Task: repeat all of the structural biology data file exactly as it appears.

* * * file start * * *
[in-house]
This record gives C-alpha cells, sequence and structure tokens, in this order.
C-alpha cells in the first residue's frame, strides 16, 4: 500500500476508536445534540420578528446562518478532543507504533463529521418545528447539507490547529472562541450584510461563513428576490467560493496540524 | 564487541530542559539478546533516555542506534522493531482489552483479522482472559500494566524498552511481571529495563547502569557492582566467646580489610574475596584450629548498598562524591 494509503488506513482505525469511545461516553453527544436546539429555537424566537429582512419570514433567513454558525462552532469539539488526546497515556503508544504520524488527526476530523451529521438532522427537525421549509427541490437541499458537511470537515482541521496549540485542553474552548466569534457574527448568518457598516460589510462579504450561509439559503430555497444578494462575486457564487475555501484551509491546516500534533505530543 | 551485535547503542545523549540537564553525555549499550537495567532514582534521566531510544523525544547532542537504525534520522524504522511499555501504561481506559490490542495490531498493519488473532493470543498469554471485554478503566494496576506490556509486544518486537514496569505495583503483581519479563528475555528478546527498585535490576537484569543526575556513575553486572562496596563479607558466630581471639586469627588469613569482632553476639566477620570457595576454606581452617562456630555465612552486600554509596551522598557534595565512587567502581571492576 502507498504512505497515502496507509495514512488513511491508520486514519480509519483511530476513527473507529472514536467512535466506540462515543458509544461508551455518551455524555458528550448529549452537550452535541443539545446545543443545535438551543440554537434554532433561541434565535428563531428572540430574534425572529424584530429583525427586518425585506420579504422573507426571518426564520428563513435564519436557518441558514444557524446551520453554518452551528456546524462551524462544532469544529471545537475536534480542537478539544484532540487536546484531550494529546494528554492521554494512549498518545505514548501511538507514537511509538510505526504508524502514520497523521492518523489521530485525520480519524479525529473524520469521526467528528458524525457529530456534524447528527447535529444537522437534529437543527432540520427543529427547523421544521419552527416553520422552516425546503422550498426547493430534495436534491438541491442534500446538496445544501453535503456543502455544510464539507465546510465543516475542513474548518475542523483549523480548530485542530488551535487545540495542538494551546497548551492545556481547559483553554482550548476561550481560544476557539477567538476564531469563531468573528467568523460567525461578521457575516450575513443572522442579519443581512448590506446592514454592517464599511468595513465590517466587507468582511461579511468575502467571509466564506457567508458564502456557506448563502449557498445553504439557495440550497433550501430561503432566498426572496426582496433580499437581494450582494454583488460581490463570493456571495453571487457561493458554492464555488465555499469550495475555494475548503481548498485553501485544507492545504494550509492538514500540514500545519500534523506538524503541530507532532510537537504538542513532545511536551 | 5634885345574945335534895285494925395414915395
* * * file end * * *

[in-house]
This record gives C-alpha cells, sequence and structure tokens, in this order.
C-alpha cells in the first residue's frame, strides 16, 4: 500500500476508536445534540420578528446562518478532543507504533463529521418545528447539507490547529472562541450584510461563513428576490467560493496540524 | 564487541530542559539478546533516555542506534522493531482489552483479522482472559500494566524498552511481571529495563547502569557492582566467646580489610574475596584450629548498598562524591 494509503488506513482505525469511545461516553453527544436546539429555537424566537429582512419570514433567513454558525462552532469539539488526546497515556503508544504520524488527526476530523451529521438532522427537525421549509427541490437541499458537511470537515482541521496549540485542553474552548466569534457574527448568518457598516460589510462579504450561509439559503430555497444578494462575486457564487475555501484551509491546516500534533505530543 | 551485535547503542545523549540537564553525555549499550537495567532514582534521566531510544523525544547532542537504525534520522524504522511499555501504561481506559490490542495490531498493519488473532493470543498469554471485554478503566494496576506490556509486544518486537514496569505495583503483581519479563528475555528478546527498585535490576537484569543526575556513575553486572562496596563479607558466630581471639586469627588469613569482632553476639566477620570457595576454606581452617562456630555465612552486600554509596551522598557534595565512587567502581571492576 502507498504512505497515502496507509495514512488513511491508520486514519480509519483511530476513527473507529472514536467512535466506540462515543458509544461508551455518551455524555458528550448529549452537550452535541443539545446545543443545535438551543440554537434554532433561541434565535428563531428572540430574534425572529424584530429583525427586518425585506420579504422573507426571518426564520428563513435564519436557518441558514444557524446551520453554518452551528456546524462551524462544532469544529471545537475536534480542537478539544484532540487536546484531550494529546494528554492521554494512549498518545505514548501511538507514537511509538510505526504508524502514520497523521492518523489521530485525520480519524479525529473524520469521526467528528458524525457529530456534524447528527447535529444537522437534529437543527432540520427543529427547523421544521419552527416553520422552516425546503422550498426547493430534495436534491438541491442534500446538496445544501453535503456543502455544510464539507465546510465543516475542513474548518475542523483549523480548530485542530488551535487545540495542538494551546497548551492545556481547559483553554482550548476561550481560544476557539477567538476564531469563531468573528467568523460567525461578521457575516450575513443572522442579519443581512448590506446592514454592517464599511468595513465590517466587507468582511461579511468575502467571509466564506457567508458564502456557506448563502449557498445553504439557495440550497433550501430561503432566498426572496426582496433580499437581494450582494454583488460581490463570493456571495453571487457561493458554492464555488465555499469550495475555494475548503481548498485553501485544507492545504494550509492538514500540514500545519500534523506538524503541530507532532510537537504538542513532545511536551 | 5634885345574945335534895285494925395414915395